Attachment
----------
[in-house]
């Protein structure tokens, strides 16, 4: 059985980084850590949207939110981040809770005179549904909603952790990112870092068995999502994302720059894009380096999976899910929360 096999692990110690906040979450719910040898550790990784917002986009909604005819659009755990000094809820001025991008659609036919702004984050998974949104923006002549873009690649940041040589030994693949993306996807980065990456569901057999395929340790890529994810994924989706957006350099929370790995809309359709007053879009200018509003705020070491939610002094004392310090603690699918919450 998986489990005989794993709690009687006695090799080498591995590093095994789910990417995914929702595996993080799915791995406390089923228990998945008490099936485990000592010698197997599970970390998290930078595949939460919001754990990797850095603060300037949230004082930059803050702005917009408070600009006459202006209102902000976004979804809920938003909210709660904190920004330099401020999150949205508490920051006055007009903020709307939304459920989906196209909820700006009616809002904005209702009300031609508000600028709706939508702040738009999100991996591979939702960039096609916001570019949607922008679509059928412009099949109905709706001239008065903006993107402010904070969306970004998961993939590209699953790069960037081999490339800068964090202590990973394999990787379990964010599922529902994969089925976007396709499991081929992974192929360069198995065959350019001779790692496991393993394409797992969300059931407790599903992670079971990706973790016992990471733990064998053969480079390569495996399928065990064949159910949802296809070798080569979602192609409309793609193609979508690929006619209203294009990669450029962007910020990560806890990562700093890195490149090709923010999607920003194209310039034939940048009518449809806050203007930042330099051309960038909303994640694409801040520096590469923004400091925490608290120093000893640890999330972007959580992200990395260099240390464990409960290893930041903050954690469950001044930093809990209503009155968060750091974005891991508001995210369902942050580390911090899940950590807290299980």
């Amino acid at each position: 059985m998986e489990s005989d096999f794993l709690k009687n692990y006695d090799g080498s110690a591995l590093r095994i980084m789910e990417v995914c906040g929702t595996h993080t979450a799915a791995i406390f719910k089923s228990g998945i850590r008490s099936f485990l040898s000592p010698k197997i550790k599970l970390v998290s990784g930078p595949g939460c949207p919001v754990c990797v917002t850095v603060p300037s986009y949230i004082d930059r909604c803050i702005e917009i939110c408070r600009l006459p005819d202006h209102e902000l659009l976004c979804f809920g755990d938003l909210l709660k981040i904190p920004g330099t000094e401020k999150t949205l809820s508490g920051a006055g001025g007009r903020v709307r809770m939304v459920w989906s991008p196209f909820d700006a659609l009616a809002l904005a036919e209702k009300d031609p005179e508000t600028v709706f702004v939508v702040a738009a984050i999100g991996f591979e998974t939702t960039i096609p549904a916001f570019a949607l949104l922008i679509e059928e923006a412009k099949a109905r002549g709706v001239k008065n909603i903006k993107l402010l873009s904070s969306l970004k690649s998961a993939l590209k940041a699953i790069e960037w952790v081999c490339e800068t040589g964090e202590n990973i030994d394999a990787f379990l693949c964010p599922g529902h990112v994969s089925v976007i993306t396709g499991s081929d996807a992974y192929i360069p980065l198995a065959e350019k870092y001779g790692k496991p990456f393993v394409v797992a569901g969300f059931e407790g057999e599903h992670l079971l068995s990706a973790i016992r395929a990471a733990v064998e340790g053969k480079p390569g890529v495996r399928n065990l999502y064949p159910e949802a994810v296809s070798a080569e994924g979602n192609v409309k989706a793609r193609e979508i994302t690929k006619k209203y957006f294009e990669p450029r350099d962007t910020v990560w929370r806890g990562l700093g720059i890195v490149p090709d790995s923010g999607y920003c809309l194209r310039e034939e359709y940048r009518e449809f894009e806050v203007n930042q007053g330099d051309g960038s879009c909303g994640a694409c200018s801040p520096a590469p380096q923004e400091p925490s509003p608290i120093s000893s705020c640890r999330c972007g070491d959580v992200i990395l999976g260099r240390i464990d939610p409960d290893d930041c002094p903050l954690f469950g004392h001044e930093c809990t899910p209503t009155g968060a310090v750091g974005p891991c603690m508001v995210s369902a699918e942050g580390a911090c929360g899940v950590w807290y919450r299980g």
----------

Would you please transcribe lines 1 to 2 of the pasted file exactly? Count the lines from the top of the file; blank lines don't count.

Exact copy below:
[in-house]
């Protein structure tokens, strides 16, 4: 059985980084850590949207939110981040809770005179549904909603952790990112870092068995999502994302720059894009380096999976899910929360 096999692990110690906040979450719910040898550790990784917002986009909604005819659009755990000094809820001025991008659609036919702004984050998974949104923006002549873009690649940041040589030994693949993306996807980065990456569901057999395929340790890529994810994924989706957006350099929370790995809309359709007053879009200018509003705020070491939610002094004392310090603690699918919450 998986489990005989794993709690009687006695090799080498591995590093095994789910990417995914929702595996993080799915791995406390089923228990998945008490099936485990000592010698197997599970970390998290930078595949939460919001754990990797850095603060300037949230004082930059803050702005917009408070600009006459202006209102902000976004979804809920938003909210709660904190920004330099401020999150949205508490920051006055007009903020709307939304459920989906196209909820700006009616809002904005209702009300031609508000600028709706939508702040738009999100991996591979939702960039096609916001570019949607922008679509059928412009099949109905709706001239008065903006993107402010904070969306970004998961993939590209699953790069960037081999490339800068964090202590990973394999990787379990964010599922529902994969089925976007396709499991081929992974192929360069198995065959350019001779790692496991393993394409797992969300059931407790599903992670079971990706973790016992990471733990064998053969480079390569495996399928065990064949159910949802296809070798080569979602192609409309793609193609979508690929006619209203294009990669450029962007910020990560806890990562700093890195490149090709923010999607920003194209310039034939940048009518449809806050203007930042330099051309960038909303994640694409801040520096590469923004400091925490608290120093000893640890999330972007959580992200990395260099240390464990409960290893930041903050954690469950001044930093809990209503009155968060750091974005891991508001995210369902942050580390911090899940950590807290299980």